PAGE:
City manager Susan Monroe told the city’s non-uniformed employees she had some good news for them during a meeting at the Southeast Expo Center on Tuesday.

Monroe told the employees that the city will be able to make payroll today, but that will leave relatively little money in the bank.

“As of today, we will have $40,000 in the bank after we make payroll,” Monore said.

Meanwhile, the city must make bond payments totaling $600,000 by the end of October.

Monroe said she called the meeting of the city’s non-uniformed employees together so she could personally outline the city’s dire financial straits, including a need to cut the city’s budget by at least a million dollars.

The city manager told the non-uniformed employees she is going to take a comprehensive look at their benefits package.

Asked if the police and fire departments would face the same scrutiny, Monroe said they are currently working under a one-year contract, but issues will be open for new negotiations once the contracts expire.

Monroe told the non-uniformed employees they may be required to contribute from 3 to 6 percent toward their pensions. City employees currently make no contributions to their pensions, she said.

Another change being considered is no carryover of vacation time, creating a “use it or lose it” policy. The city is also looking at cutting back on the 90 days of sick leave employees can accumulate, according to Monroe.

Monroe stressed that none of the changes have yet been finalized.

She said she does not want to cut any jobs or furlough any employees and said the city needs the employees’ help in cutting costs and increasing revenue.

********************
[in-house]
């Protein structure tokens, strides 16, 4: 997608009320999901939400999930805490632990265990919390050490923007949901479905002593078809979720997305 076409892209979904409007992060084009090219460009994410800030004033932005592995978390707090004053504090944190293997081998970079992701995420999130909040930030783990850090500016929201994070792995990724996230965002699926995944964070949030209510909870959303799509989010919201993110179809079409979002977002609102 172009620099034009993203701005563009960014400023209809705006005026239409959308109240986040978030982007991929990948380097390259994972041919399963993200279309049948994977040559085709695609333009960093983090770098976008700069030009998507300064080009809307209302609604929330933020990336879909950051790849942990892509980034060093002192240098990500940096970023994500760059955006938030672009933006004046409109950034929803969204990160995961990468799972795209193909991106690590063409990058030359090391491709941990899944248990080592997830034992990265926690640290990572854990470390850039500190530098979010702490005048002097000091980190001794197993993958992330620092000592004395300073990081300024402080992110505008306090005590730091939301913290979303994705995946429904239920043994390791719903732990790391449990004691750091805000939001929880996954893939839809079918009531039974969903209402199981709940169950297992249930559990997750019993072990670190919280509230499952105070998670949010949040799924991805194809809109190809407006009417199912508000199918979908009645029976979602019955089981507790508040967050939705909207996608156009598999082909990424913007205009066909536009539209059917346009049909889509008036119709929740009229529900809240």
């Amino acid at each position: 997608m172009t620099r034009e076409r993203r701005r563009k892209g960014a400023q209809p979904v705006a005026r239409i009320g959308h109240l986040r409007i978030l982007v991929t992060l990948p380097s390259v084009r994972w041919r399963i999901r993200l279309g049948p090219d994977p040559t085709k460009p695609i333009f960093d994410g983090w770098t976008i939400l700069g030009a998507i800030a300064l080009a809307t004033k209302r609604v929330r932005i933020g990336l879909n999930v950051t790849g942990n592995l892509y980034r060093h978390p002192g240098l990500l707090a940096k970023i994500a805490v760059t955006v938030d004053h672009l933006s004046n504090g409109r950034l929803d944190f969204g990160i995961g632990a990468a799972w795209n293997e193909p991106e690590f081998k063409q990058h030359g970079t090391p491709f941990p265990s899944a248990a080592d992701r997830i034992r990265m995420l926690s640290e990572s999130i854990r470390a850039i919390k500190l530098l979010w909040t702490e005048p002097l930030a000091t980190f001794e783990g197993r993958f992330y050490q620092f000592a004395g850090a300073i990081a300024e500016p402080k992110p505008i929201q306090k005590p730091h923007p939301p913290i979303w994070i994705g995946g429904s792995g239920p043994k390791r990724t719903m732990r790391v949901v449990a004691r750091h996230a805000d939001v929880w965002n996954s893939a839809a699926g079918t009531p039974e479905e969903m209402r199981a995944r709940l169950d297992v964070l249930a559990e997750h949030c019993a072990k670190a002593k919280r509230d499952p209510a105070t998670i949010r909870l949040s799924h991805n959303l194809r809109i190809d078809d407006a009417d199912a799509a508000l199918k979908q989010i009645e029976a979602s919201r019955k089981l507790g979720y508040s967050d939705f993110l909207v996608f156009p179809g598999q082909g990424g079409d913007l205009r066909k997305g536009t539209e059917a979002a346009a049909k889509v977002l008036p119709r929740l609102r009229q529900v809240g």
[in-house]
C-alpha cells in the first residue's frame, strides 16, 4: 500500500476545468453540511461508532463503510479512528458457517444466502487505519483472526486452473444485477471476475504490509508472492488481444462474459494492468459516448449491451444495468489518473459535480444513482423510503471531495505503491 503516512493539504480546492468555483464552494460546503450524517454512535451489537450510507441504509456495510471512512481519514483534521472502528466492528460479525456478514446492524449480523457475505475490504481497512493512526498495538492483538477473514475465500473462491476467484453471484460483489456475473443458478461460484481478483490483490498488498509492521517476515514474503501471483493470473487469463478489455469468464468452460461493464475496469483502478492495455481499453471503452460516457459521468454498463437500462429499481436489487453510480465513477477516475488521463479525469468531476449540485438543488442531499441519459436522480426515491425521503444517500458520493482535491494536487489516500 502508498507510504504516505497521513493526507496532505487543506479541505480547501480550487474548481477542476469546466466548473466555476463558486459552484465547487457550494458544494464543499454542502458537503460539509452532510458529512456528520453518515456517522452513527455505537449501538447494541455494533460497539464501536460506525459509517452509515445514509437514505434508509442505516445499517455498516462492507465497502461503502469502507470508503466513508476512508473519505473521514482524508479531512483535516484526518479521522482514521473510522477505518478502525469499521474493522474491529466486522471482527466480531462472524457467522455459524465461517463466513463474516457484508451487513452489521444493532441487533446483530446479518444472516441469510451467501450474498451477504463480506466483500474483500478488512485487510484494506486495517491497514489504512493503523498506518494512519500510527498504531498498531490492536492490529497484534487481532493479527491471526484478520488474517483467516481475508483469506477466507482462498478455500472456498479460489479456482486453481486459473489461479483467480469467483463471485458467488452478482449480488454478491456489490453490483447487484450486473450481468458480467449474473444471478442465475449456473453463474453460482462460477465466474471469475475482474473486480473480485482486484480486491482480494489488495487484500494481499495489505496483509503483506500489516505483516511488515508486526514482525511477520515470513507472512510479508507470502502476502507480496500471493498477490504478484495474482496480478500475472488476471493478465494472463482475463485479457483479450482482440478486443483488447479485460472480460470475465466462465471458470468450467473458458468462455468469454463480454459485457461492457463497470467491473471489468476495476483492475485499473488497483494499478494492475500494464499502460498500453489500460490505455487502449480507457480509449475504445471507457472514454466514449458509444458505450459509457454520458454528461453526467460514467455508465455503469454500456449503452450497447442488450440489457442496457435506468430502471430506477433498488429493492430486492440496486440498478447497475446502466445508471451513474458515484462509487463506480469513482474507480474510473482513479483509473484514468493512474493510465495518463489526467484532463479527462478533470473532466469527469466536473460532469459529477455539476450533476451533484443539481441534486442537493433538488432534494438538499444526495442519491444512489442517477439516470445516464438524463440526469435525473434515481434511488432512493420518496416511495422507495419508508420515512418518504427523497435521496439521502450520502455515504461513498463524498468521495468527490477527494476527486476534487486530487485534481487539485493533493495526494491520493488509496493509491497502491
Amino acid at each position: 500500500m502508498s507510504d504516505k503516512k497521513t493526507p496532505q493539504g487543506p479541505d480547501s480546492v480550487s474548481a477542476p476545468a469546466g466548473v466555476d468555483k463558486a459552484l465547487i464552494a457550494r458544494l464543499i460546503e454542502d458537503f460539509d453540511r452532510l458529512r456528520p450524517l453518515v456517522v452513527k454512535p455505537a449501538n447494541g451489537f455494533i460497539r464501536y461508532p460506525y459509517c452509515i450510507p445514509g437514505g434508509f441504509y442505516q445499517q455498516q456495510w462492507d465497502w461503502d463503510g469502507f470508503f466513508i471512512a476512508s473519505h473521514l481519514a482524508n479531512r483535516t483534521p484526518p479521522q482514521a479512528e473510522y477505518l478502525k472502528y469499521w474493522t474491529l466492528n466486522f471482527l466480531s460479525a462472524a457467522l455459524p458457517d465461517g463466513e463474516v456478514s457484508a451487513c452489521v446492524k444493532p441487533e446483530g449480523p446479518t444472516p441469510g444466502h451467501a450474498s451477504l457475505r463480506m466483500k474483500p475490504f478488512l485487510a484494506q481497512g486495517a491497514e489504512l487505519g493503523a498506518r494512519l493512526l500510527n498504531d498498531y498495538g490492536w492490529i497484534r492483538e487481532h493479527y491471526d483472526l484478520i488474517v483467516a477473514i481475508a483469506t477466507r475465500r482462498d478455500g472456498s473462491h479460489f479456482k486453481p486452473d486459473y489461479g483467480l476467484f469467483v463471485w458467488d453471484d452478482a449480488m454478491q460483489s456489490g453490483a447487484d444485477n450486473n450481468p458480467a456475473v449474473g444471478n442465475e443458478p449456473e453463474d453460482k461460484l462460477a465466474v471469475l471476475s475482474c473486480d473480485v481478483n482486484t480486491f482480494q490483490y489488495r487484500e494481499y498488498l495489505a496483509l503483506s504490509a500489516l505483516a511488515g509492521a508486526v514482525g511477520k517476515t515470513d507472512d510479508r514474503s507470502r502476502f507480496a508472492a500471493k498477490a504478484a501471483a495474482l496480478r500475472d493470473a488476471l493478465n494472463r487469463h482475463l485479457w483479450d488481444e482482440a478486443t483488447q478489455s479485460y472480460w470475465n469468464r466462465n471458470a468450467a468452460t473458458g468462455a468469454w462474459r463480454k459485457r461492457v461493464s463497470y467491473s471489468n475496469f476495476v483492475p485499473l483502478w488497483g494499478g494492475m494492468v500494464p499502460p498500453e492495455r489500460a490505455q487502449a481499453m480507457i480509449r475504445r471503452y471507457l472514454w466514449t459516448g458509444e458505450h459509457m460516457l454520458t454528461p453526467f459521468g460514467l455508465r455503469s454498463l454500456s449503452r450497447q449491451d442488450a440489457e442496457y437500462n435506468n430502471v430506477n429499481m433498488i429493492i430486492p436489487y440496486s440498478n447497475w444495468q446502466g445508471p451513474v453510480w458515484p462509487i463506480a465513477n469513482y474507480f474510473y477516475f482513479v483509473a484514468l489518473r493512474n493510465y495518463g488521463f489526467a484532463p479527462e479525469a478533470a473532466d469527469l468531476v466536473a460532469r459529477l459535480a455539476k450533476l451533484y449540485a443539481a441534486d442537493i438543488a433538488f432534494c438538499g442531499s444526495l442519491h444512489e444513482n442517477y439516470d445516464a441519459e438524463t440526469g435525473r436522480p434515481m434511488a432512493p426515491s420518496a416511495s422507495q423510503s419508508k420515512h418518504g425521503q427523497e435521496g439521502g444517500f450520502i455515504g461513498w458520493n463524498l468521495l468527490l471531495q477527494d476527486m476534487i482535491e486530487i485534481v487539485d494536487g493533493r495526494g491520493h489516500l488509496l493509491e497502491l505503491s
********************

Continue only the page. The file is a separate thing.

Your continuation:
On another issue, Monroe said she will not tolerate any type of verbal or physical abuse of city workers by supervisors or fellow employees.

“I’m putting supervisors and employees on notice,” Monroe said. “You will treat each other with respect.” Those who can’t do that can find another place to work, she said.

Monroe said she has repealed a previous administrative ruling prohibiting city employees from contacting city council members.

“That was probably unconstitutional,” she said.

She also vowed no retaliation will be allowed against whistle-blowers or city workers who file a grievance.

Both Monroe and Mayor Don Lewis, who also attended the meeting, told employees they appreciated their efforts. They also told the employees they are “under a microscope” and McAlester residents are watching their actions.

Monroe said she wanted employees from each department to elect representatives for an Employees’ Task Force.

“Every department is going to elect an employee to give input to deal with budget issues,” Monroe said. Departments with more than 15 employees can elect two representatives, she said.

“Supervisors aren’t necessarily the best choice,” Monroe said.

Suggestions from the Employee Task Force will be considered, along with those from a group of citizens who volunteered to serve as part of the Partnership for Responsible Government.

The recommendations from both groups will be considered before final decisions are made, Monroe said.

In response to concerns mentioned by several employees, Monroe assured them that “None of the decisions have been made yet.”

Coming Wednesday more proposed changes to the charter..

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